Study debunks myth that fast food is mostly eaten by the poor

May 4, 2017 by Jeff Grabmeier, The Ohio State University
junk food
Credit: Maliz Ong/public domain

Whether rich or poor, one thing unites Americans of all economic classes: Our love for fast food.

A new nationwide study of young baby boomers contradicts the popular belief that fast-food consumption is concentrated among the poor.

Results showed that middle-income Americans were most likely to eat fast food, although the differences from other groups was relatively small. Even the richest people were only slightly less likely to report fast food consumption than others.

"It's not mostly poor people eating fast food in America," said Jay Zagorsky, co-author of the study and research scientist at The Ohio State University's Center for Human Resource Research.

"Rich people may have more eating options, but that's not stopping them from going to places like McDonald's or KFC."

Zagorsky, who also has an appointment with the Ohio Education Research Center, conducted the study with Patricia Smith of the University of Michigan-Dearborn. Their study was recently published online and will appear in the November 2017 issue of the journal Economics and Human Biology.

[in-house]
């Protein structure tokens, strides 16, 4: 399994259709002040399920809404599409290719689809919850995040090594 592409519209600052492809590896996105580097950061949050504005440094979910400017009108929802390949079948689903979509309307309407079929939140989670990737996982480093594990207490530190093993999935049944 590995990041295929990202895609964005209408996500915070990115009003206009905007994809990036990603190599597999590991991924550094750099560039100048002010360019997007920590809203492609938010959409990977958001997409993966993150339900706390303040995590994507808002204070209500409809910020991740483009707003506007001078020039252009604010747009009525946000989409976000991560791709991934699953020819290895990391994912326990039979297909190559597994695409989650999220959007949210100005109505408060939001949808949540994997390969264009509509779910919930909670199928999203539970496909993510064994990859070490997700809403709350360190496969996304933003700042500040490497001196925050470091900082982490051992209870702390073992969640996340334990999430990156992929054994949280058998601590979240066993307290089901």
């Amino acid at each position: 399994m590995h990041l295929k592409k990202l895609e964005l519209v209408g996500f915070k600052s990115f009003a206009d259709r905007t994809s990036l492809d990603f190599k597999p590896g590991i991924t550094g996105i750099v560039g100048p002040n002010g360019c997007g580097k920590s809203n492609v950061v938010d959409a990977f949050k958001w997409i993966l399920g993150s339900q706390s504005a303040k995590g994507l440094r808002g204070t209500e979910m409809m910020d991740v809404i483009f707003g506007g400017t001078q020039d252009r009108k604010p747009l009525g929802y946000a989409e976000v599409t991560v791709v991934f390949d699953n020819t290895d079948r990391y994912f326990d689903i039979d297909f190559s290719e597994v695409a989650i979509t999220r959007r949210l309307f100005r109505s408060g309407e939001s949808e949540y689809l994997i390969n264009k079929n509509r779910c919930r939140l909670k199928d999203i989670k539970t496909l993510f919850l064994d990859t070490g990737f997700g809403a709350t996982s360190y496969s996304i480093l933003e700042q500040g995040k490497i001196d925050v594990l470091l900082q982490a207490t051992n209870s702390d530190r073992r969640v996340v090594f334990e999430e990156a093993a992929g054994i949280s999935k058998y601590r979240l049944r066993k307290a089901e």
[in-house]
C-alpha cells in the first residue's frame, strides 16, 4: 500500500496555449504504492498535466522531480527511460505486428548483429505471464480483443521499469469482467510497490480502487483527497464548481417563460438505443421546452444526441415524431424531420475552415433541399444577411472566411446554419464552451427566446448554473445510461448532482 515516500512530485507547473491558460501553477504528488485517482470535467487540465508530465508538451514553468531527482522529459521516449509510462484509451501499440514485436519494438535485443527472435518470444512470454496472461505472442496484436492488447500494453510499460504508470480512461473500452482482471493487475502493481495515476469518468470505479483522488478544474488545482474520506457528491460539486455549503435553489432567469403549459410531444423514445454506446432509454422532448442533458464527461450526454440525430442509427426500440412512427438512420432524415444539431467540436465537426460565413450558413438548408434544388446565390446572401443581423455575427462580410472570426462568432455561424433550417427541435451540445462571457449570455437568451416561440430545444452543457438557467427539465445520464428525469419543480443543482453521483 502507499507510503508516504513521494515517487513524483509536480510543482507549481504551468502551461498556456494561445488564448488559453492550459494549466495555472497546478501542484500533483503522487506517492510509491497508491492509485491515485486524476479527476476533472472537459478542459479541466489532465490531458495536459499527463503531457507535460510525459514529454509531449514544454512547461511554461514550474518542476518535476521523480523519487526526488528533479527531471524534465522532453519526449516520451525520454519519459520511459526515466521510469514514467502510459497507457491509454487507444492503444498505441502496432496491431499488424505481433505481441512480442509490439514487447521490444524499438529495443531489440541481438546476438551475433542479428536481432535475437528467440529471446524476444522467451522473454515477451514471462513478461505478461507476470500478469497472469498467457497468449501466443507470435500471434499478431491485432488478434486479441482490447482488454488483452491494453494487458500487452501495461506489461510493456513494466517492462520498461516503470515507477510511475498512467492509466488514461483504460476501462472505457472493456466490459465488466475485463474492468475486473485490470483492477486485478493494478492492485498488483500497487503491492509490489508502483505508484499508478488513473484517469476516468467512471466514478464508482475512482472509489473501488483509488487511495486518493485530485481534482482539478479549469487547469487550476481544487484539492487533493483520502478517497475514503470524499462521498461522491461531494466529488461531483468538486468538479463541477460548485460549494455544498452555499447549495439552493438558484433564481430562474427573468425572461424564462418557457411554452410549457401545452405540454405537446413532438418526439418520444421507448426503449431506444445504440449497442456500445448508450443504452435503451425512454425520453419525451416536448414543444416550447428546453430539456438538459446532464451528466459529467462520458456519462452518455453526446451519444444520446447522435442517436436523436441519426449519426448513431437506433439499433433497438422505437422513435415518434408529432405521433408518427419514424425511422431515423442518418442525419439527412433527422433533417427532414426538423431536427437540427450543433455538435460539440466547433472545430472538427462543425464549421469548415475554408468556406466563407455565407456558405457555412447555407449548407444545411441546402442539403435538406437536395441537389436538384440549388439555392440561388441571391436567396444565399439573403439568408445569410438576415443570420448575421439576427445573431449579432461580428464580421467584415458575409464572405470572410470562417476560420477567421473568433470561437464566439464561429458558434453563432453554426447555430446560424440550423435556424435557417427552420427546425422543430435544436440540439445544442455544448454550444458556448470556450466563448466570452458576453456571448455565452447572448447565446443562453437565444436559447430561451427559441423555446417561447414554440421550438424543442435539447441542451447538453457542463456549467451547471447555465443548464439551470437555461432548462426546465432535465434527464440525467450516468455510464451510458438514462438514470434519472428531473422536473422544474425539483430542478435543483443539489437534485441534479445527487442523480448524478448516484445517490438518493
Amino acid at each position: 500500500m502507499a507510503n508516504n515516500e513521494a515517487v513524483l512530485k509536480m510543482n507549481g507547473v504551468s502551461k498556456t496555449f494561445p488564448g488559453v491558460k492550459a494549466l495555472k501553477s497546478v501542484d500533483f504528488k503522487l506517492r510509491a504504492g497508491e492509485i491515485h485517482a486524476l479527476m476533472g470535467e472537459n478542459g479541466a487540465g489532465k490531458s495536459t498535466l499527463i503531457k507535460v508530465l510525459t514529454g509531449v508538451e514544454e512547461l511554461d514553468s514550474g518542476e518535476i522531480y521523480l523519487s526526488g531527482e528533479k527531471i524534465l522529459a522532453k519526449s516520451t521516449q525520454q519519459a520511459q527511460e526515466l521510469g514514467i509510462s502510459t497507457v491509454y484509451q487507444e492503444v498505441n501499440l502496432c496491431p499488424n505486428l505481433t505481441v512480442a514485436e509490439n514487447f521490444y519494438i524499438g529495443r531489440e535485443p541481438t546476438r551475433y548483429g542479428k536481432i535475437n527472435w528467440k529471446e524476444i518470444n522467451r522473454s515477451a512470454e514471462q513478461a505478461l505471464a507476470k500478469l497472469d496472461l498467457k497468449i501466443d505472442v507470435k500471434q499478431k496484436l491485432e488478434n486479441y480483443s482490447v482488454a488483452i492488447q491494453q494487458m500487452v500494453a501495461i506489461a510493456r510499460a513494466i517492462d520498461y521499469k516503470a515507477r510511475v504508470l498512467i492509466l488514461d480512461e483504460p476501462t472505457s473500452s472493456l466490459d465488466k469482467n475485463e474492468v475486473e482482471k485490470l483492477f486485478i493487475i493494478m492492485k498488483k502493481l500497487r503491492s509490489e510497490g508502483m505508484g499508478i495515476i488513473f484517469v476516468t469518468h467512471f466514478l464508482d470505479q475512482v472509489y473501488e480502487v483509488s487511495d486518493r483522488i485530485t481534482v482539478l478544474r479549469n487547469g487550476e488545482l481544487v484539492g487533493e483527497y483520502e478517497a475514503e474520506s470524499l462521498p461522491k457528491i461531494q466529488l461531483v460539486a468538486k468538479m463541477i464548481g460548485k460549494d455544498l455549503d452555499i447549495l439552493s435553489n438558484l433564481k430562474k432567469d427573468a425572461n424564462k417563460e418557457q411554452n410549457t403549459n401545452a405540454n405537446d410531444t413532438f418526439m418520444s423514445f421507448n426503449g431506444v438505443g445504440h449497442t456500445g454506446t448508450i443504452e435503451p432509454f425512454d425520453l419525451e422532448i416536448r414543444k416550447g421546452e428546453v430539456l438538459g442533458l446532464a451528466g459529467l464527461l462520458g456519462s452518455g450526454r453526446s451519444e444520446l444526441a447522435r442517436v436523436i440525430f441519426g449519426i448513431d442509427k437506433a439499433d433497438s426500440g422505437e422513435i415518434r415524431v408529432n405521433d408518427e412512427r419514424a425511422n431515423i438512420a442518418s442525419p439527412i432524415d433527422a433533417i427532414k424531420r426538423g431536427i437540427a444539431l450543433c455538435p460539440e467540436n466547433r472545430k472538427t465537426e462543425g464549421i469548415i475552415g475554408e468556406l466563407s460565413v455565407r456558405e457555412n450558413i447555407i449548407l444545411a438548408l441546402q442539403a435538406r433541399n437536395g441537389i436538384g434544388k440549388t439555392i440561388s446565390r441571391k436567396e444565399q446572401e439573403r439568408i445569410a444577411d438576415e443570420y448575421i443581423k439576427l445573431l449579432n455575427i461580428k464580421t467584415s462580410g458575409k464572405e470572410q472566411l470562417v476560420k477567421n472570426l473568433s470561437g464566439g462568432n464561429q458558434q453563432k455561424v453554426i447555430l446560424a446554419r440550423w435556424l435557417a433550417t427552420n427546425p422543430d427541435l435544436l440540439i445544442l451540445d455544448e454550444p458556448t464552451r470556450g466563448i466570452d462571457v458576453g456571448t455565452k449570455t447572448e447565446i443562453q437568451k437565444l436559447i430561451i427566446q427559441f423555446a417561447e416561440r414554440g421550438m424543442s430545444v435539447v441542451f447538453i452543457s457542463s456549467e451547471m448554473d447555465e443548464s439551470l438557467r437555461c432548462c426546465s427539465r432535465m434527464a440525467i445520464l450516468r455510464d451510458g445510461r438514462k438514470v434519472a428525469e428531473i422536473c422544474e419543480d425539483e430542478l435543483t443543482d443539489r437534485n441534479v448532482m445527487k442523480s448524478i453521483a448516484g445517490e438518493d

The researchers used data from the National Longitudinal Survey of Youth, which has questioned the same group of randomly selected Americans since 1979. The NLSY is conducted by Ohio State's Center for Human Resource Research.

In the study, Zagorsky and Smith used data from about 8,000 people who were asked about their fast-food consumption in the 2008, 2010 and 2012 surveys. Participants, who were in their 40s and 50s at the time of the surveys, were asked how many times in the past seven days they had eaten "food from a fast-food restaurant such as McDonald's, Kentucky Fried Chicken, Pizza Hut or Taco Bell."

Results were compared with the participants' answers to questions about their wealth and income. While there were some slight differences in how wealth and income were related to , Zagorsky said the results were similar.

Overall, 79 percent of respondents ate fast food at least once and 23 percent ate three or more meals during any one of the weeks recorded in the study.